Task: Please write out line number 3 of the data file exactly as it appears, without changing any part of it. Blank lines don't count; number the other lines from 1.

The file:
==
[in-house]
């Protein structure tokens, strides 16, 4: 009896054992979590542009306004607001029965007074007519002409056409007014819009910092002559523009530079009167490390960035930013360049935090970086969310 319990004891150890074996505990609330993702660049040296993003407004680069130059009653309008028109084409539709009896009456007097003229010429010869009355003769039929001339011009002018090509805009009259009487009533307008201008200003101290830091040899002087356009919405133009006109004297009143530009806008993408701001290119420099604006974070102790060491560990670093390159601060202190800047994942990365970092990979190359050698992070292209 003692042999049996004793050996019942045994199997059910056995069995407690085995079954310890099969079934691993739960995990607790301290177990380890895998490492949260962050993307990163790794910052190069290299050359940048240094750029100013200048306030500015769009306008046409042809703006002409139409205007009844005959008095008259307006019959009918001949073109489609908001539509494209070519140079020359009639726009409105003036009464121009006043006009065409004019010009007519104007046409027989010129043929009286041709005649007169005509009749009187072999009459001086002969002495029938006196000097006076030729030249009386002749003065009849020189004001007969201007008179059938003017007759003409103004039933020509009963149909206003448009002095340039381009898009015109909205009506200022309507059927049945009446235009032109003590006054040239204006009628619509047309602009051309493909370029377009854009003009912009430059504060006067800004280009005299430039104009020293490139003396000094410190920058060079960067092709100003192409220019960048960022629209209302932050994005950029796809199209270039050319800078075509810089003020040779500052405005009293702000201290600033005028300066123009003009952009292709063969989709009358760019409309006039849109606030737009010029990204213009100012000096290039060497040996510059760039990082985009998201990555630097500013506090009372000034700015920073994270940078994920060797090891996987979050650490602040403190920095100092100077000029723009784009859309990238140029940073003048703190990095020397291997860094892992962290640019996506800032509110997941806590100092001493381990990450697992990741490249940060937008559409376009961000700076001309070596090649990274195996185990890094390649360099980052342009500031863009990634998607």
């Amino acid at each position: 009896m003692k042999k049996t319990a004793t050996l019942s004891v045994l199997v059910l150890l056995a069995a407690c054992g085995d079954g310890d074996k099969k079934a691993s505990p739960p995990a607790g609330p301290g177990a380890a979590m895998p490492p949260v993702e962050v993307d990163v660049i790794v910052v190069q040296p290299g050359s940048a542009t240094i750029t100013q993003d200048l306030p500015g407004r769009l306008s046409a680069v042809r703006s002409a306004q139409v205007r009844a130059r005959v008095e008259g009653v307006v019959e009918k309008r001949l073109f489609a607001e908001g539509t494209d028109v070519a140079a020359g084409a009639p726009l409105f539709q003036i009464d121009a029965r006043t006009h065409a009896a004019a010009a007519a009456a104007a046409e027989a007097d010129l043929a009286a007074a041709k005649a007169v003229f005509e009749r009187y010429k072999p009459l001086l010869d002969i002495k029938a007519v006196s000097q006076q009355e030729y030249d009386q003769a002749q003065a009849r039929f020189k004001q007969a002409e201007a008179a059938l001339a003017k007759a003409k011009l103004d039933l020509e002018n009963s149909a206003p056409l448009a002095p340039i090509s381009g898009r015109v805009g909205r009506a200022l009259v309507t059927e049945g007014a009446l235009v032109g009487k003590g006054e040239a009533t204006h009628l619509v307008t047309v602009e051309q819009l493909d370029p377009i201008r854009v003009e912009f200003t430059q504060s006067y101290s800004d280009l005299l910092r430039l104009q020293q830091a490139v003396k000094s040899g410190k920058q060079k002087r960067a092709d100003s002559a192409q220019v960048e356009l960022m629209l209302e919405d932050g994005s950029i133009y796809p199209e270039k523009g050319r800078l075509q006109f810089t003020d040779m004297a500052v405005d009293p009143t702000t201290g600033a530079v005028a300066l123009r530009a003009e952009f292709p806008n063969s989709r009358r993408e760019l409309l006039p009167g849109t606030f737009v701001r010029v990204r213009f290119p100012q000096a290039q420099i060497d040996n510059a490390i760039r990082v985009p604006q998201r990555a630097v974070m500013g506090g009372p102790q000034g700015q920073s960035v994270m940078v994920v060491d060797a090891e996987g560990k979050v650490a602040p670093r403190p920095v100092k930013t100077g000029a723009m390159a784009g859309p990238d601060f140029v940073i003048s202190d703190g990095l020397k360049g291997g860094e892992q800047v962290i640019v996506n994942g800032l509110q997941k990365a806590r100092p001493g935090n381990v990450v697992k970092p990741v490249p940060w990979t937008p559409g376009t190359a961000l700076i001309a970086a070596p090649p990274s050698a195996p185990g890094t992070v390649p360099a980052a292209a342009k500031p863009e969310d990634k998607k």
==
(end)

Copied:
């Amino acid at each position: 009896m003692k042999k049996t319990a004793t050996l019942s004891v045994l199997v059910l150890l056995a069995a407690c054992g085995d079954g310890d074996k099969k079934a691993s505990p739960p995990a607790g609330p301290g177990a380890a979590m895998p490492p949260v993702e962050v993307d990163v660049i790794v910052v190069q040296p290299g050359s940048a542009t240094i750029t100013q993003d200048l306030p500015g407004r769009l306008s046409a680069v042809r703006s002409a306004q139409v205007r009844a130059r005959v008095e008259g009653v307006v019959e009918k309008r001949l073109f489609a607001e908001g539509t494209d028109v070519a140079a020359g084409a009639p726009l409105f539709q003036i009464d121009a029965r006043t006009h065409a009896a004019a010009a007519a009456a104007a046409e027989a007097d010129l043929a009286a007074a041709k005649a007169v003229f005509e009749r009187y010429k072999p009459l001086l010869d002969i002495k029938a007519v006196s000097q006076q009355e030729y030249d009386q003769a002749q003065a009849r039929f020189k004001q007969a002409e201007a008179a059938l001339a003017k007759a003409k011009l103004d039933l020509e002018n009963s149909a206003p056409l448009a002095p340039i090509s381009g898009r015109v805009g909205r009506a200022l009259v309507t059927e049945g007014a009446l235009v032109g009487k003590g006054e040239a009533t204006h009628l619509v307008t047309v602009e051309q819009l493909d370029p377009i201008r854009v003009e912009f200003t430059q504060s006067y101290s800004d280009l005299l910092r430039l104009q020293q830091a490139v003396k000094s040899g410190k920058q060079k002087r960067a092709d100003s002559a192409q220019v960048e356009l960022m629209l209302e919405d932050g994005s950029i133009y796809p199209e270039k523009g050319r800078l075509q006109f810089t003020d040779m004297a500052v405005d009293p009143t702000t201290g600033a530079v005028a300066l123009r530009a003009e952009f292709p806008n063969s989709r009358r993408e760019l409309l006039p009167g849109t606030f737009v701001r010029v990204r213009f290119p100012q000096a290039q420099i060497d040996n510059a490390i760039r990082v985009p604006q998201r990555a630097v974070m500013g506090g009372p102790q000034g700015q920073s960035v994270m940078v994920v060491d060797a090891e996987g560990k979050v650490a602040p670093r403190p920095v100092k930013t100077g000029a723009m390159a784009g859309p990238d601060f140029v940073i003048s202190d703190g990095l020397k360049g291997g860094e892992q800047v962290i640019v996506n994942g800032l509110q997941k990365a806590r100092p001493g935090n381990v990450v697992k970092p990741v490249p940060w990979t937008p559409g376009t190359a961000l700076i001309a970086a070596p090649p990274s050698a195996p185990g890094t992070v390649p360099a980052a292209a342009k500031p863009e969310d990634k998607k």